China's Geely buys Terrafugia, promises first US flying car by 2019
The Chinese behind Volvo imagine a near future full of flying cars
Zhejiang Geely Holding Group, the same company behind Volvo Cars, has announced it will acquire Terrafugia Inc, the U.S.-based flying car developer.
Flying cars may soon become a reality - and not only for eccentric billionaires but also for a much larger public, as a major car holding from China is investing in the U.S. company to develop a mass-market product it hopes to launch as soon as 2019. After buying Volvo Cars and investing in Lotus Cars, Geely Holding eyes a nascent market that could grow exponentially in the following years as autonomous technologies mature.
The Transition is a folding-wing, two-seat, roadable aircraft
Terrafugia is a U.S. company based in Woburn, Massachusetts, founded in 2006 by MIT graduates. It produces the Transition flying car and also develops technologies for automated hybrid flying cars, like the TF-X.
Terrafugia's TF-X, the company's future product, is a plug-in hybrid vehicle with two tilt-rotors that aims to become the first fully autonomous flying car, with vertical take-off and landing. Using rechargeable batteries, the TF-X would have a range of 500 miles per flight. The company expects to deliver it to the market in 2023.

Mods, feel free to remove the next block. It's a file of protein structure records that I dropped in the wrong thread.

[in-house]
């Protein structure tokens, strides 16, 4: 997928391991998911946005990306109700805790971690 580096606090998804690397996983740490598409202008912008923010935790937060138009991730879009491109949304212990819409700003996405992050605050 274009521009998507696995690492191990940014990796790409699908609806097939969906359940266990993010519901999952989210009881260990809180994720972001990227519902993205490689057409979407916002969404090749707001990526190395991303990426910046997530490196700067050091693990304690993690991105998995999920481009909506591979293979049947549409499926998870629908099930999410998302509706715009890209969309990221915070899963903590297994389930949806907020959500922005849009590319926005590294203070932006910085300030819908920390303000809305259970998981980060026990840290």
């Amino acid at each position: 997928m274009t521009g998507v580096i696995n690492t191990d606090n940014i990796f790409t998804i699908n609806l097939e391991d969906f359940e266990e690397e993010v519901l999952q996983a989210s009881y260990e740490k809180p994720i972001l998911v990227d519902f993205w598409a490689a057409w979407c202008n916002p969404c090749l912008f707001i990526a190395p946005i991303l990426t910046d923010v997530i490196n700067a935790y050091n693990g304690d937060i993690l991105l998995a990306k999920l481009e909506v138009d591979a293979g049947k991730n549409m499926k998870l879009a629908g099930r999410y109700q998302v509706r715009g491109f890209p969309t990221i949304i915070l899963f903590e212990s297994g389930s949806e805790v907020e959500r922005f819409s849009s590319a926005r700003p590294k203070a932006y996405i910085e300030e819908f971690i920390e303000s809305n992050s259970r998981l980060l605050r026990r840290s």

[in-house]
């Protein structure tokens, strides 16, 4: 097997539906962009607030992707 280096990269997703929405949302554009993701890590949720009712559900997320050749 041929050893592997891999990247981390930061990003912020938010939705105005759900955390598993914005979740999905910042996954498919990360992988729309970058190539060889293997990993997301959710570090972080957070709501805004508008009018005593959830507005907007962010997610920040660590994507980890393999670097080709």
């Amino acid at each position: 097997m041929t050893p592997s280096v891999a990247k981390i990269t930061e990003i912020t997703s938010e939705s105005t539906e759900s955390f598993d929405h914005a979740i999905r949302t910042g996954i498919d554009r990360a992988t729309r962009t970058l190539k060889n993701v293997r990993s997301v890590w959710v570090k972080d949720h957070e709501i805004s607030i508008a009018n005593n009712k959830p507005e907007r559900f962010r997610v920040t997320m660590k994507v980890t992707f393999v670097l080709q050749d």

Having advanced autonomous functions, the 200 mph TF-X would require substantially less pilot training
It's interesting that the deal got approval from all relevant regulators in the United States, even if its technology has already been financed by DARPA.
"This is a tremendously exciting sector. We believe that Terrafugia is ideally positioned to change mobility as we currently understand it"
Li Shufu, Geely CEO
Chris Jaran, Terrafugia's newly appointed CEO, said the expansion of the company's R&D capabilities would be prioritized, according to Xinhuanet. Geely already tripled its team of engineers in anticipation of the transaction. Terrafugia will remain headquartered in the United States and continue to focus on its existing mission of developing flying cars. We can only hope that it will succeed.
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